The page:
And Abimelech the son of Jerubbaal went to Shechem to his mother's brothers, and communed with them…
There was to the fig-tree no excellency like that of meeting adequately its own ends and of fulfilling its own inborn purpose. The fig-tree was not created to be a king among the trees. That was not its selected part or its appointed task. The oak and the cedar might be great in strength, the ash and the willow might be exalted for beauty, but in its own way of being great the fig-tree had a dignity all its own; measured by what it was meant to be and by what it was meant to do it might rest, secure for all time of usefulness and of honour. The real measure of the success or failure of each life is thoroughly and exactly the measure of its self-fulfilment. Centuries afterwards a Greek philosopher laid hold of this same principle, and he gave to it a more philosophical interpretation, a profounder application to the life of man; but Aristotle did not teach the lesson of it more finely, he did not illustrate it more happily, than had been done before in this passage. The measure of the success or failure of each life is thoroughly and exactly the measure of its self-fulfilment. As with the fig-tree, it is the excellency of man to live and to be fruitful in those powers which are distinctly his own; to be rational because he alone is truly rational; to be moral because he alone is moral; to be spiritual because he alone within the earth is breathed upon from a higher world, and hears with a deeper hearing a music and a song which hath not been uttered, Nature and God alike ask of man not the life of the tree or of the brute or of the angel, but the life of man as man. For man to turn from the culture of that rational and moral life which is distinctively his own, for man to yield his own peculiar task, for him to forsake the high inheritances of rational freedom and of moral purpose, is to tear from his own experience, to cut from out his history, the very justification of his existence in the world. Let him look well to that. It is not his life to be merely strong. When we look for strength we will not look to him. We will not look for strength to man, but to the deep-settled hills laid strong and sure among the rocks; to the wild waters of the flood as they beat and scream in their ruin of the land; to the winds of heaven as they fall sharply upon the sea; to the great fish within the deep; to the huge beast within the forest; to a thousand things in earth and sky; but we will not look for strength to man. Nor is it man's life or woman's to be merely beautiful. When we look for beauty we will not look to man, but we will look far out upon some deep blue quiet of the hills, to the unfolding glories of the new day, to the sweet radiance of those tears which the dying night has left upon the flowers; we will look to corals of the sea, to diamonds from the under-world, to the waving shadows of the forest and the fields. To these we will look for beauty, but not to man. Let man keep and wear the graces which as man are his; let woman be dowered in those beauties which are all and peculiarly her own; but let that motive die within us which has no task for man or woman but those sad and empty services of flesh, those weak apparent shows of lust or ease or wealth. Oh, for men whose first and thorough task will be that of being men! Oh, for women whose souls and hearts are set deeply in the purpose of being and of serving under woman's name in those causes which are all her own, among those dignities and sanctities which make with men her queenliness and saintliness for ever! If there is need to-day for a humanity which is human — for manly men, for womanly women, for childlike children — there is need also for a churchly Church. Institutions as well as individuals have their primary uses and their distinctive life. The Church, too, if she is to continue among men, must act truly and deeply from her own powers, must be strong in a Church's spirit, instinct and eager with the Church's mission. The life of the Church may have its social aspect, it may have in a sense its business aspect, it has been forced to have in certain quarters an aspect which is purely political; but the measure of her exclusive and especial triumphs along lines like these is exactly the measure of man's detestation of her cause. The Church, to be the Church, must be primarily and essentially religious. There are individual Churches which are not successful in any sense, but the Church which is successful in the life God sends her out to live, that Church which in a religious sense is a success must be a success in all senses and for all wise and honourable work.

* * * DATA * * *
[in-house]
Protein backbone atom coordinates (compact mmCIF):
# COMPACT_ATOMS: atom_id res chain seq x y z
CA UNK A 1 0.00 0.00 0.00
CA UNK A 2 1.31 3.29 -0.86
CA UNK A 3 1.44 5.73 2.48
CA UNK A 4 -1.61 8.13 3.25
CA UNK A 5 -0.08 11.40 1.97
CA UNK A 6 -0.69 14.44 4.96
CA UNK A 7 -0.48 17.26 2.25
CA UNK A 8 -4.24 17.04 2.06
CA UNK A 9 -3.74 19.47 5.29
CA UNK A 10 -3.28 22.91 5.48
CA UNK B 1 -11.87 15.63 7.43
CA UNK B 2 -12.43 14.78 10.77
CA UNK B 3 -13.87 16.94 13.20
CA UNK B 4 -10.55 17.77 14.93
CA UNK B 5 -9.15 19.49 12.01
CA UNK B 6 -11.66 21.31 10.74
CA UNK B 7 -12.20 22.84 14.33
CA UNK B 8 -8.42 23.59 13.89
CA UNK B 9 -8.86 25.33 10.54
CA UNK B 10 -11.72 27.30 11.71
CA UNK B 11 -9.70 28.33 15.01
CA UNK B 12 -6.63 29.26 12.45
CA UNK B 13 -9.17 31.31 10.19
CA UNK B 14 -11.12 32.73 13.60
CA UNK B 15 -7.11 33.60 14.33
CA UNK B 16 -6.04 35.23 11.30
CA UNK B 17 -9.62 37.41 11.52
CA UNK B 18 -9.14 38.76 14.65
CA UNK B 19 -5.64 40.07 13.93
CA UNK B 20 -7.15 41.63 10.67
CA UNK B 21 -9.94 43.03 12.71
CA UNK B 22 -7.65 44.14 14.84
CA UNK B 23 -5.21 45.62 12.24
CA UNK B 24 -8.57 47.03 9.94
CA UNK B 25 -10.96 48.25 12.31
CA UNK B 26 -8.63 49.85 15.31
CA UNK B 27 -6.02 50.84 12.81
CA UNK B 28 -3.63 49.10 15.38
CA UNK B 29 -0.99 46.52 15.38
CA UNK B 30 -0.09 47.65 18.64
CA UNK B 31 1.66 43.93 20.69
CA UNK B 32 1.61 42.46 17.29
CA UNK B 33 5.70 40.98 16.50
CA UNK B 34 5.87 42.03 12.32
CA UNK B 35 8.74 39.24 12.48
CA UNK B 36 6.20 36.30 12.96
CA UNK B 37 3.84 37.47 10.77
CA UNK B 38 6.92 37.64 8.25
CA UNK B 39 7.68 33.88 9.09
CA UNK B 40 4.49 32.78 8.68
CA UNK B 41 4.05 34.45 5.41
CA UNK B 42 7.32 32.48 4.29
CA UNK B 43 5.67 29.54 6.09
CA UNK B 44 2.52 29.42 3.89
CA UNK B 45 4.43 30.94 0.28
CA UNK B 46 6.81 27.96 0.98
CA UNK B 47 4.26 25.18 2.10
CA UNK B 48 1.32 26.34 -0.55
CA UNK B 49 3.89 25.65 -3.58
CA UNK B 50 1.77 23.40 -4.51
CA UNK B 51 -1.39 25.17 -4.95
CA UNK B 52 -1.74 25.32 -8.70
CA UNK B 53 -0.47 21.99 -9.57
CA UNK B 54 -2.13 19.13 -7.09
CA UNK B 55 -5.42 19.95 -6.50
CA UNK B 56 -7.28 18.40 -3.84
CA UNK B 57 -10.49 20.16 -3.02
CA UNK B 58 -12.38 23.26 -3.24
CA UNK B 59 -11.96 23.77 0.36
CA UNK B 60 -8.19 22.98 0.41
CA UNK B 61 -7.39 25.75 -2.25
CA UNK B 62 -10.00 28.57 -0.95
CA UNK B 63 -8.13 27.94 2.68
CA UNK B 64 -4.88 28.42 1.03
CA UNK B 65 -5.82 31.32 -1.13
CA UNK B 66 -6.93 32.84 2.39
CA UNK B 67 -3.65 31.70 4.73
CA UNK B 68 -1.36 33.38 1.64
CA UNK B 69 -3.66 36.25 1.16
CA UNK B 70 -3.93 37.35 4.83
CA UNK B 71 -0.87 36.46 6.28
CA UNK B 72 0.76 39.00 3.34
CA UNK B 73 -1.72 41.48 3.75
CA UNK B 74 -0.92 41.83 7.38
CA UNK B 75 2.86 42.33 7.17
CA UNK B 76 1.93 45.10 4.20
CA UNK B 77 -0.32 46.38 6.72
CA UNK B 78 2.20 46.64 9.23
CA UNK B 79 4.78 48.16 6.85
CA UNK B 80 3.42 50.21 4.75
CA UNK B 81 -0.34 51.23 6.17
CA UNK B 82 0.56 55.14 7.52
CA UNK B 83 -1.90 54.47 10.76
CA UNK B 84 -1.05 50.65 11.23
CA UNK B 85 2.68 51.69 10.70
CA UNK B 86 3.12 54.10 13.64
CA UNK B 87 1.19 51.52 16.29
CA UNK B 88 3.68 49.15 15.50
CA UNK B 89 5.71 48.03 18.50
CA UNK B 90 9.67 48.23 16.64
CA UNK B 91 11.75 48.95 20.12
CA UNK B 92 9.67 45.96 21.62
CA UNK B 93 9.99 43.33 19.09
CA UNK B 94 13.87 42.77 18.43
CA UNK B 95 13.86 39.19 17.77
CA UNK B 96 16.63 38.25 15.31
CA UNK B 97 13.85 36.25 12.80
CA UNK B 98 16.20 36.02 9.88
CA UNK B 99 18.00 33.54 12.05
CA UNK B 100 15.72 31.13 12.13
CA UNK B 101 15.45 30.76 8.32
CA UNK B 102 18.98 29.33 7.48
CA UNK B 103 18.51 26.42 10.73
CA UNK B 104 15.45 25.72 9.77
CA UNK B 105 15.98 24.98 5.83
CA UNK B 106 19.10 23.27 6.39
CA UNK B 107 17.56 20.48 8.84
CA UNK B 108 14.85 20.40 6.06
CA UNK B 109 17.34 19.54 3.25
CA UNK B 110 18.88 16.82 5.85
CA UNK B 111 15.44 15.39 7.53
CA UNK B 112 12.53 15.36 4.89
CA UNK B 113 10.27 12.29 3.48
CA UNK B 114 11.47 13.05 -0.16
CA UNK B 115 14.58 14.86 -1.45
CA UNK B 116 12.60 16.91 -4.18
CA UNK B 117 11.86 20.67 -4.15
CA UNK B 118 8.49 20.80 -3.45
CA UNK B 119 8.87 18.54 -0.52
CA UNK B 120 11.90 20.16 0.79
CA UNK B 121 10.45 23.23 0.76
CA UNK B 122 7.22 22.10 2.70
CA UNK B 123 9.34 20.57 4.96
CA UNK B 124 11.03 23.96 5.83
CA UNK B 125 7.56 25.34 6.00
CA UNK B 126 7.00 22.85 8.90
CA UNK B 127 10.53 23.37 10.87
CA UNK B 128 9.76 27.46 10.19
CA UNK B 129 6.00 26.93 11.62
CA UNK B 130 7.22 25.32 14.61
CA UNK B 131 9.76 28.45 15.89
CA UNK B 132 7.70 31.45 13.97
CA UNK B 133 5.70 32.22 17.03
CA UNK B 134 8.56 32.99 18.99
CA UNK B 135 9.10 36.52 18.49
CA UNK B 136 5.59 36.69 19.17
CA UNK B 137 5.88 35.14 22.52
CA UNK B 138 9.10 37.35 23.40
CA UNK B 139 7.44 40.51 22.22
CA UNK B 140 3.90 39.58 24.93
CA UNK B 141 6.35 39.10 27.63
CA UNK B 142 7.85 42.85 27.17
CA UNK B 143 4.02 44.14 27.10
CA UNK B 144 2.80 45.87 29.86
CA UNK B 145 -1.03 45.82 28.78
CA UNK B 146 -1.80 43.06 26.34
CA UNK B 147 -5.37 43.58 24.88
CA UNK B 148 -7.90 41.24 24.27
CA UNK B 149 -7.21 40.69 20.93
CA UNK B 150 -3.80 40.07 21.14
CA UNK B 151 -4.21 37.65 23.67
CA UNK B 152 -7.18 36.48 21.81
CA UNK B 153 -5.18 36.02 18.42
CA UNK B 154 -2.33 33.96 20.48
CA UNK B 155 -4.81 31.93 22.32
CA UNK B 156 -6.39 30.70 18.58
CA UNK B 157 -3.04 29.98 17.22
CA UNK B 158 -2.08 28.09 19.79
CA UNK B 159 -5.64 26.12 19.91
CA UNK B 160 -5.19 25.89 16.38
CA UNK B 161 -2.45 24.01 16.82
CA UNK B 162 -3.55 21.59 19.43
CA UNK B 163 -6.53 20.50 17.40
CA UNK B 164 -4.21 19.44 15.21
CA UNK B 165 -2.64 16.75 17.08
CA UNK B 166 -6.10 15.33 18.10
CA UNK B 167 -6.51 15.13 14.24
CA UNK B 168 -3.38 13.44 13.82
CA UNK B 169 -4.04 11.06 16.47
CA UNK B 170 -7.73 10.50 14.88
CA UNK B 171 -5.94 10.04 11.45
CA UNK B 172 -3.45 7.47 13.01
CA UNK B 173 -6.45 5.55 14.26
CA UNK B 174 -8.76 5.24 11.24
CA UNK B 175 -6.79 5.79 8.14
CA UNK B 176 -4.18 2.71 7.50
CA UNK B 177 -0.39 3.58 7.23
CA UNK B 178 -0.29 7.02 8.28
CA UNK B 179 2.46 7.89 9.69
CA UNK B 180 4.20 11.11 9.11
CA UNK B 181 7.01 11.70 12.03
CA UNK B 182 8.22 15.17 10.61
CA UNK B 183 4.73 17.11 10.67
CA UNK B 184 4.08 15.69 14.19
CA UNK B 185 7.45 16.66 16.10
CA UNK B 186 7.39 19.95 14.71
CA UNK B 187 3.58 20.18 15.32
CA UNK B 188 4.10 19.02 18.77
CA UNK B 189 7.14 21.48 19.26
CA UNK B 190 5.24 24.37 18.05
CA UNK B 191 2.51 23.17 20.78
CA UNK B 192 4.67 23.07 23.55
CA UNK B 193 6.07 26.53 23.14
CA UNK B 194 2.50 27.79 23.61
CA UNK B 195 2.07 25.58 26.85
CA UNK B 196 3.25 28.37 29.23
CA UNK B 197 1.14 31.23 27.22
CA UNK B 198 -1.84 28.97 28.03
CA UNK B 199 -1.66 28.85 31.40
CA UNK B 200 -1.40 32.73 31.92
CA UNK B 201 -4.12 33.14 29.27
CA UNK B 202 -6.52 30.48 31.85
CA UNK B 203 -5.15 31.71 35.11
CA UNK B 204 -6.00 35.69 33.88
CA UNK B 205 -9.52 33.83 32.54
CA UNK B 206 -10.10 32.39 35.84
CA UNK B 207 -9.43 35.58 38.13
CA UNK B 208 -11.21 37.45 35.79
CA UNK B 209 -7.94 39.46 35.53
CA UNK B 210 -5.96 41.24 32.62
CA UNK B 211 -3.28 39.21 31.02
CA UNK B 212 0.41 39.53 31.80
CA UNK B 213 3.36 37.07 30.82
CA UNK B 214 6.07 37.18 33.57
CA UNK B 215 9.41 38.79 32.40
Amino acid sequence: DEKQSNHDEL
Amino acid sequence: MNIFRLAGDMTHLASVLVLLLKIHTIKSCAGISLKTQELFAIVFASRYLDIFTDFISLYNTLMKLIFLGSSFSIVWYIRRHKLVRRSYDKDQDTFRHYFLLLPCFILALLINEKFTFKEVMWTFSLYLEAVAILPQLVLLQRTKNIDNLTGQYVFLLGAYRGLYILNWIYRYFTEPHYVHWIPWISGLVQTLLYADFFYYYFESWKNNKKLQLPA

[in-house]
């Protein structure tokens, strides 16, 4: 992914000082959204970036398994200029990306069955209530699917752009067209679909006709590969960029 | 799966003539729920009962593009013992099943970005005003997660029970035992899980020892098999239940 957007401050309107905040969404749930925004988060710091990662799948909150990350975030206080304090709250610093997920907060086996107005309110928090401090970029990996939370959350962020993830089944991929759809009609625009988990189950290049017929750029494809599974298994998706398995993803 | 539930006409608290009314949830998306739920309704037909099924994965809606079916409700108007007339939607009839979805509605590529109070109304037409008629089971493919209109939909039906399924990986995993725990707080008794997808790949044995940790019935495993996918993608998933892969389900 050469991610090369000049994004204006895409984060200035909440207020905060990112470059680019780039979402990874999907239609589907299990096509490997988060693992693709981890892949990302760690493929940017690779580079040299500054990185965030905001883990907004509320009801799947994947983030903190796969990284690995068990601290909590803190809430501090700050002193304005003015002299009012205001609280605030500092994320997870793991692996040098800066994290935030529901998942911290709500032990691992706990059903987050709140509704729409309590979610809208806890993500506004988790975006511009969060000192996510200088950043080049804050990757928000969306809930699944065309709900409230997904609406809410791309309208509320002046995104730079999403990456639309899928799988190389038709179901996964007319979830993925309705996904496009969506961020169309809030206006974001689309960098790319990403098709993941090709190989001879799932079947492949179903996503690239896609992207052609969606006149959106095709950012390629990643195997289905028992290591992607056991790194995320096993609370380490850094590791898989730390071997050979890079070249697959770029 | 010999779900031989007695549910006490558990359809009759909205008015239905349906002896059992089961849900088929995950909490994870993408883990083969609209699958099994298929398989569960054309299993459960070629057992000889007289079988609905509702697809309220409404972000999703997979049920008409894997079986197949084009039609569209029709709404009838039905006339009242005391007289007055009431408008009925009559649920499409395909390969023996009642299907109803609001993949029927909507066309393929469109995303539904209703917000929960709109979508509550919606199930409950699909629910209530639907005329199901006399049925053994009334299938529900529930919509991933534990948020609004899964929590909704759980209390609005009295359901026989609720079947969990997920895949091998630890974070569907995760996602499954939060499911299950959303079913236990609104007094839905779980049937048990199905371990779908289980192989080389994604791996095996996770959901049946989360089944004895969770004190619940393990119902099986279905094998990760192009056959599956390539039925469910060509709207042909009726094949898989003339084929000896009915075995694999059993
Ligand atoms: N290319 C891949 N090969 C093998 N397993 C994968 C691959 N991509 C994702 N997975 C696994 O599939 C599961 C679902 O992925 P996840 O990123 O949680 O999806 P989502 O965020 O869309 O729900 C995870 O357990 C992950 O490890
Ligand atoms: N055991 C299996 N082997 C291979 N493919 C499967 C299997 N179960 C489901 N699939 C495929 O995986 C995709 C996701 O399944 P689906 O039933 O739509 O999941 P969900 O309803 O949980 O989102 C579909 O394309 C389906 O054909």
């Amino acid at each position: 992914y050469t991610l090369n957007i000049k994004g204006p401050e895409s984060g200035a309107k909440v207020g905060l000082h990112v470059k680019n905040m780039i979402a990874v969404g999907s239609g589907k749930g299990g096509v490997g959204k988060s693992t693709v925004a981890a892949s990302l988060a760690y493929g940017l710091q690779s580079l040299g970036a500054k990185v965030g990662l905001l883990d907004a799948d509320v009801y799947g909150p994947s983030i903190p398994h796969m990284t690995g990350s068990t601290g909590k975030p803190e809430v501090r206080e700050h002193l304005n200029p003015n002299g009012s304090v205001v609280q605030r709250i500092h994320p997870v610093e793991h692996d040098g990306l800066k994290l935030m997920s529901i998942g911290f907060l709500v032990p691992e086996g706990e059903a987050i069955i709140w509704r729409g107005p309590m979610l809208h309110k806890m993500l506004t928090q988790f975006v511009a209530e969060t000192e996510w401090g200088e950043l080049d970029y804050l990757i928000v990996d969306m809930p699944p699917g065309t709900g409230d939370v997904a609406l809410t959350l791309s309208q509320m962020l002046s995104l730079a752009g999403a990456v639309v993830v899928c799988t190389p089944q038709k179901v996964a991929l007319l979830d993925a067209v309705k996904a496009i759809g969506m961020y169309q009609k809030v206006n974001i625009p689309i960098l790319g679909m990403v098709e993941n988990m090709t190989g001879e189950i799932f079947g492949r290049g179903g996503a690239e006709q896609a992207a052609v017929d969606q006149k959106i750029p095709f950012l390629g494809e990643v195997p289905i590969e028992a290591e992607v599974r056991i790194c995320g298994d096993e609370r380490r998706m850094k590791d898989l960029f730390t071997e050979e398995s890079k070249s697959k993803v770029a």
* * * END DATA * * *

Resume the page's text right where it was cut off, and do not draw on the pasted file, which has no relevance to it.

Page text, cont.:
(E. G. Murphy.)
Parallel VersesKJV: And Abimelech the son of Jerubbaal went to Shechem unto his mother's brethren, and communed with them, and with all the family of the house of his mother's father, saying,